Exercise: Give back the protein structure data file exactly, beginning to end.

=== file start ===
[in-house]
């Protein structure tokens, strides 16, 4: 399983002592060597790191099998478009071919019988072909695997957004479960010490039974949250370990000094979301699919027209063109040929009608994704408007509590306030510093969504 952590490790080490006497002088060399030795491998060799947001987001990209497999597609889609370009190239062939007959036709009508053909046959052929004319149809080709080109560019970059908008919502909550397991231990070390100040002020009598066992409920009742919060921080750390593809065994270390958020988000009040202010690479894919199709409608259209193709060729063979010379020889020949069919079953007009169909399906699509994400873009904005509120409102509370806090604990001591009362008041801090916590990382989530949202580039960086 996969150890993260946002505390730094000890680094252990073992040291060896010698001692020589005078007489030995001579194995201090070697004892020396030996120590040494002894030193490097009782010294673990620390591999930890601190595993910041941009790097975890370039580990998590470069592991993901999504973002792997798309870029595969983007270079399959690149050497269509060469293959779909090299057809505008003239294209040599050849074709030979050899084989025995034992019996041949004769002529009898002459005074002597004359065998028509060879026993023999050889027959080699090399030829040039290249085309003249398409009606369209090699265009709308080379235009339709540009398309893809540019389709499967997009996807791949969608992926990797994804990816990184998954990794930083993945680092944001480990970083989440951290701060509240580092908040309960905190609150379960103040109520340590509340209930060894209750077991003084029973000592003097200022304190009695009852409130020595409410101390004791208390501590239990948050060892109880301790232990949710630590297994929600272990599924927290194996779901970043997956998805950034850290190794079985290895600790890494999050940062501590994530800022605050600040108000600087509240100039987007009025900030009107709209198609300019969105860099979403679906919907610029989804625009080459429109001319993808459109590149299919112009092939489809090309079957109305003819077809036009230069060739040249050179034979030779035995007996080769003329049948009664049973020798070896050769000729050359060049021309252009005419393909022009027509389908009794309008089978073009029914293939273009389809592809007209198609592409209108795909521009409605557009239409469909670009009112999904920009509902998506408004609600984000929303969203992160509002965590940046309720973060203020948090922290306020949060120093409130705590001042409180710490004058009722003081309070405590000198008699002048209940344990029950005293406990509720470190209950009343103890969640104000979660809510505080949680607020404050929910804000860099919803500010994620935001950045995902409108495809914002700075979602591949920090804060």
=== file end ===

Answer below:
[in-house]
């Protein structure tokens, strides 16, 4: 399983002592060597790191099998478009071919019988072909695997957004479960010490039974949250370990000094979301699919027209063109040929009608994704408007509590306030510093969504 952590490790080490006497002088060399030795491998060799947001987001990209497999597609889609370009190239062939007959036709009508053909046959052929004319149809080709080109560019970059908008919502909550397991231990070390100040002020009598066992409920009742919060921080750390593809065994270390958020988000009040202010690479894919199709409608259209193709060729063979010379020889020949069919079953007009169909399906699509994400873009904005509120409102509370806090604990001591009362008041801090916590990382989530949202580039960086 996969150890993260946002505390730094000890680094252990073992040291060896010698001692020589005078007489030995001579194995201090070697004892020396030996120590040494002894030193490097009782010294673990620390591999930890601190595993910041941009790097975890370039580990998590470069592991993901999504973002792997798309870029595969983007270079399959690149050497269509060469293959779909090299057809505008003239294209040599050849074709030979050899084989025995034992019996041949004769002529009898002459005074002597004359065998028509060879026993023999050889027959080699090399030829040039290249085309003249398409009606369209090699265009709308080379235009339709540009398309893809540019389709499967997009996807791949969608992926990797994804990816990184998954990794930083993945680092944001480990970083989440951290701060509240580092908040309960905190609150379960103040109520340590509340209930060894209750077991003084029973000592003097200022304190009695009852409130020595409410101390004791208390501590239990948050060892109880301790232990949710630590297994929600272990599924927290194996779901970043997956998805950034850290190794079985290895600790890494999050940062501590994530800022605050600040108000600087509240100039987007009025900030009107709209198609300019969105860099979403679906919907610029989804625009080459429109001319993808459109590149299919112009092939489809090309079957109305003819077809036009230069060739040249050179034979030779035995007996080769003329049948009664049973020798070896050769000729050359060049021309252009005419393909022009027509389908009794309008089978073009029914293939273009389809592809007209198609592409209108795909521009409605557009239409469909670009009112999904920009509902998506408004609600984000929303969203992160509002965590940046309720973060203020948090922290306020949060120093409130705590001042409180710490004058009722003081309070405590000198008699002048209940344990029950005293406990509720470190209950009343103890969640104000979660809510505080949680607020404050929910804000860099919803500010994620935001950045995902409108495809914002700075979602591949920090804060």